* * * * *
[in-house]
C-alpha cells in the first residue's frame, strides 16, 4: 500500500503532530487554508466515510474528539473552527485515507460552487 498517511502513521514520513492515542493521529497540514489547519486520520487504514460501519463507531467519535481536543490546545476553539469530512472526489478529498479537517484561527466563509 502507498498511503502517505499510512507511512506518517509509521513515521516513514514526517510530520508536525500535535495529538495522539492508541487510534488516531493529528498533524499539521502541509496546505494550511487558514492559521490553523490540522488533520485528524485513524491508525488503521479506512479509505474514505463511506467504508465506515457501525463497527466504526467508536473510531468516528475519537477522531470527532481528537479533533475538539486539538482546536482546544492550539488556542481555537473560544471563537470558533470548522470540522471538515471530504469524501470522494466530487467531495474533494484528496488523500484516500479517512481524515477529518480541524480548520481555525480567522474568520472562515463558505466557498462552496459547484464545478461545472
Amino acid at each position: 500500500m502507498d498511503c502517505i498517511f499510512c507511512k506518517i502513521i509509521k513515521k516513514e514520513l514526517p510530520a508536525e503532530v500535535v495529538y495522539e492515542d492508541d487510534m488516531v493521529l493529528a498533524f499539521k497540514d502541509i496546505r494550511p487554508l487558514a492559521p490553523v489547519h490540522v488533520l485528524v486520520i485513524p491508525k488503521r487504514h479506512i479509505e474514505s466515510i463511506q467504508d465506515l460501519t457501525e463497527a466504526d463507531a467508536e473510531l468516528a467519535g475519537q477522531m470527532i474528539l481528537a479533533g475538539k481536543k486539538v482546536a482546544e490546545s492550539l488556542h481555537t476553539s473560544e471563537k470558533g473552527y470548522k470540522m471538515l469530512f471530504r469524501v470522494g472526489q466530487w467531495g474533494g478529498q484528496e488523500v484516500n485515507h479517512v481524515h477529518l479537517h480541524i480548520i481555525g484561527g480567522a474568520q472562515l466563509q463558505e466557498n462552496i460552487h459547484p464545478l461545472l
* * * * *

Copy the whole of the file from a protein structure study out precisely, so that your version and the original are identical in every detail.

[in-house]
C-alpha cells in the first residue's frame, strides 16, 4: 500500500503532530487554508466515510474528539473552527485515507460552487 498517511502513521514520513492515542493521529497540514489547519486520520487504514460501519463507531467519535481536543490546545476553539469530512472526489478529498479537517484561527466563509 502507498498511503502517505499510512507511512506518517509509521513515521516513514514526517510530520508536525500535535495529538495522539492508541487510534488516531493529528498533524499539521502541509496546505494550511487558514492559521490553523490540522488533520485528524485513524491508525488503521479506512479509505474514505463511506467504508465506515457501525463497527466504526467508536473510531468516528475519537477522531470527532481528537479533533475538539486539538482546536482546544492550539488556542481555537473560544471563537470558533470548522470540522471538515471530504469524501470522494466530487467531495474533494484528496488523500484516500479517512481524515477529518480541524480548520481555525480567522474568520472562515463558505466557498462552496459547484464545478461545472
Amino acid at each position: 500500500m502507498d498511503c502517505i498517511f499510512c507511512k506518517i502513521i509509521k513515521k516513514e514520513l514526517p510530520a508536525e503532530v500535535v495529538y495522539e492515542d492508541d487510534m488516531v493521529l493529528a498533524f499539521k497540514d502541509i496546505r494550511p487554508l487558514a492559521p490553523v489547519h490540522v488533520l485528524v486520520i485513524p491508525k488503521r487504514h479506512i479509505e474514505s466515510i463511506q467504508d465506515l460501519t457501525e463497527a466504526d463507531a467508536e473510531l468516528a467519535g475519537q477522531m470527532i474528539l481528537a479533533g475538539k481536543k486539538v482546536a482546544e490546545s492550539l488556542h481555537t476553539s473560544e471563537k470558533g473552527y470548522k470540522m471538515l469530512f471530504r469524501v470522494g472526489q466530487w467531495g474533494g478529498q484528496e488523500v484516500n485515507h479517512v481524515h477529518l479537517h480541524i480548520i481555525g484561527g480567522a474568520q472562515l466563509q463558505e466557498n462552496i460552487h459547484p464545478l461545472l